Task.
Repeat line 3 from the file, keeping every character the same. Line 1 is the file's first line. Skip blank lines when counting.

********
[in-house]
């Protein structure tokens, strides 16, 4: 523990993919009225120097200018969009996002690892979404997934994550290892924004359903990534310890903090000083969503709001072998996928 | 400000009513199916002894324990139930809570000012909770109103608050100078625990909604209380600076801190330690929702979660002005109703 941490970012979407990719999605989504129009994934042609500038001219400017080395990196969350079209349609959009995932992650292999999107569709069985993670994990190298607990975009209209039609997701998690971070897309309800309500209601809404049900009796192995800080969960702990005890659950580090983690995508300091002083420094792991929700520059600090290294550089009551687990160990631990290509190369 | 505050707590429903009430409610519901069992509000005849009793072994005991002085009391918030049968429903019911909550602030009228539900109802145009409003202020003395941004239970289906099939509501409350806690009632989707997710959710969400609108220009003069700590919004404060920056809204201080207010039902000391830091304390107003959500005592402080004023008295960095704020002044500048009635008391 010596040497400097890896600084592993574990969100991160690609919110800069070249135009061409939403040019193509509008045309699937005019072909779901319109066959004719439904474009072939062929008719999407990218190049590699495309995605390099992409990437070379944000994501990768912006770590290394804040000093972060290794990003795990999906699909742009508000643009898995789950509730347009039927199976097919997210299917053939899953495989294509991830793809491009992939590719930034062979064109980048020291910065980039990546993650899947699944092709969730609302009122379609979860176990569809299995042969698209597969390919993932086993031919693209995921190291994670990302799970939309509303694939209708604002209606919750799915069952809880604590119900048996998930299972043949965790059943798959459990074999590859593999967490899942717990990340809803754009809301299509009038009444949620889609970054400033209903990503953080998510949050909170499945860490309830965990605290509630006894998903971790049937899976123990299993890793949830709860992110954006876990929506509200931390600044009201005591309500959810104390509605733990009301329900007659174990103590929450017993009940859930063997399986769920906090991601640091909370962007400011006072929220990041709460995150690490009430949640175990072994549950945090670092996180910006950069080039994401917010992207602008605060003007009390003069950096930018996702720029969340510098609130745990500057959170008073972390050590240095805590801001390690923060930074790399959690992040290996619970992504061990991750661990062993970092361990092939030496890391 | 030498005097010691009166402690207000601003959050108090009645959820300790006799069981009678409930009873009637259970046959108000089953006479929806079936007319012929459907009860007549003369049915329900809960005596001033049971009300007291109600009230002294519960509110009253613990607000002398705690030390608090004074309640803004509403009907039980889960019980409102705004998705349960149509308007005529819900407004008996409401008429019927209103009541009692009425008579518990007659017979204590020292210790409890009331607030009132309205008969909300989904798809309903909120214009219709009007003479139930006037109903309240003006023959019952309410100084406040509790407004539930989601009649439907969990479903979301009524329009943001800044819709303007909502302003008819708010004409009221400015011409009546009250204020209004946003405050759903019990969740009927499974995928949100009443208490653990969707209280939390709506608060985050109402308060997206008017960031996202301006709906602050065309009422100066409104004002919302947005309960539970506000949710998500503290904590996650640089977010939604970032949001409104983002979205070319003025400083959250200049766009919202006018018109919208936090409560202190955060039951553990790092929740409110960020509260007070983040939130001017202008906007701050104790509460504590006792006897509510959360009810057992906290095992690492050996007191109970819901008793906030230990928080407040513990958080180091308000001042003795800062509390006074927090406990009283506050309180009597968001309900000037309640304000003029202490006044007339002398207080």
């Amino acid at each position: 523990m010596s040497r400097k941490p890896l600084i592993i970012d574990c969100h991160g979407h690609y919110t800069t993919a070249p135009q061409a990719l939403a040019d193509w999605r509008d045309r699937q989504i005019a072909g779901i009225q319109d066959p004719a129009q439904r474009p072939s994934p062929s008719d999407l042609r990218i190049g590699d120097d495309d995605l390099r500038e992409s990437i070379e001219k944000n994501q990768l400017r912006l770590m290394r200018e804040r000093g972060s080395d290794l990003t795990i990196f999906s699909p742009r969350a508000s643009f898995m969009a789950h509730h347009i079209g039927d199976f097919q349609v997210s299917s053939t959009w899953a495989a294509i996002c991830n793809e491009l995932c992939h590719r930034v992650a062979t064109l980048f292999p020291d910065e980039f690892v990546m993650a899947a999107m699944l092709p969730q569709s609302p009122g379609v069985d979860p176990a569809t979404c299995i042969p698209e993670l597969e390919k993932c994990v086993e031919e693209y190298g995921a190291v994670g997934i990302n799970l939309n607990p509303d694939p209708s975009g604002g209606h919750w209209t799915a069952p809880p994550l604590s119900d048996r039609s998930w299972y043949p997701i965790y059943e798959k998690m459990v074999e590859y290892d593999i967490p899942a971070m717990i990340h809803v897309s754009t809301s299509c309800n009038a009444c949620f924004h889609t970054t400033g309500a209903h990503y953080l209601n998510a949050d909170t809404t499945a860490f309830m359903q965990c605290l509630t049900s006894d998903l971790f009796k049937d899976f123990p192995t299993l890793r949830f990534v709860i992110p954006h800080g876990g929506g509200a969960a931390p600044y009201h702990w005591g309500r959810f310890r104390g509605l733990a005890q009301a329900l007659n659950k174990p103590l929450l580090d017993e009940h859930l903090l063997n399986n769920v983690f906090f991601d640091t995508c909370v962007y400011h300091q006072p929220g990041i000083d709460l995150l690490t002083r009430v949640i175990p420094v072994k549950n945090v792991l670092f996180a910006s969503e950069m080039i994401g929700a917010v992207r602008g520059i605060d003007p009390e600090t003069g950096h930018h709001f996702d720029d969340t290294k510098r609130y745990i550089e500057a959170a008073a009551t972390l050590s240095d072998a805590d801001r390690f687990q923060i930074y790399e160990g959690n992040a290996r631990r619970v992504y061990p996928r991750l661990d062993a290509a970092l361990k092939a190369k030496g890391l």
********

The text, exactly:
């Amino acid at each position: 523990m010596s040497r400097k941490p890896l600084i592993i970012d574990c969100h991160g979407h690609y919110t800069t993919a070249p135009q061409a990719l939403a040019d193509w999605r509008d045309r699937q989504i005019a072909g779901i009225q319109d066959p004719a129009q439904r474009p072939s994934p062929s008719d999407l042609r990218i190049g590699d120097d495309d995605l390099r500038e992409s990437i070379e001219k944000n994501q990768l400017r912006l770590m290394r200018e804040r000093g972060s080395d290794l990003t795990i990196f999906s699909p742009r969350a508000s643009f898995m969009a789950h509730h347009i079209g039927d199976f097919q349609v997210s299917s053939t959009w899953a495989a294509i996002c991830n793809e491009l995932c992939h590719r930034v992650a062979t064109l980048f292999p020291d910065e980039f690892v990546m993650a899947a999107m699944l092709p969730q569709s609302p009122g379609v069985d979860p176990a569809t979404c299995i042969p698209e993670l597969e390919k993932c994990v086993e031919e693209y190298g995921a190291v994670g997934i990302n799970l939309n607990p509303d694939p209708s975009g604002g209606h919750w209209t799915a069952p809880p994550l604590s119900d048996r039609s998930w299972y043949p997701i965790y059943e798959k998690m459990v074999e590859y290892d593999i967490p899942a971070m717990i990340h809803v897309s754009t809301s299509c309800n009038a009444c949620f924004h889609t970054t400033g309500a209903h990503y953080l209601n998510a949050d909170t809404t499945a860490f309830m359903q965990c605290l509630t049900s006894d998903l971790f009796k049937d899976f123990p192995t299993l890793r949830f990534v709860i992110p954006h800080g876990g929506g509200a969960a931390p600044y009201h702990w005591g309500r959810f310890r104390g509605l733990a005890q009301a329900l007659n659950k174990p103590l929450l580090d017993e009940h859930l903090l063997n399986n769920v983690f906090f991601d640091t995508c909370v962007y400011h300091q006072p929220g990041i000083d709460l995150l690490t002083r009430v949640i175990p420094v072994k549950n945090v792991l670092f996180a910006s969503e950069m080039i994401g929700a917010v992207r602008g520059i605060d003007p009390e600090t003069g950096h930018h709001f996702d720029d969340t290294k510098r609130y745990i550089e500057a959170a008073a009551t972390l050590s240095d072998a805590d801001r390690f687990q923060i930074y790399e160990g959690n992040a290996r631990r619970v992504y061990p996928r991750l661990d062993a290509a970092l361990k092939a190369k030496g890391l």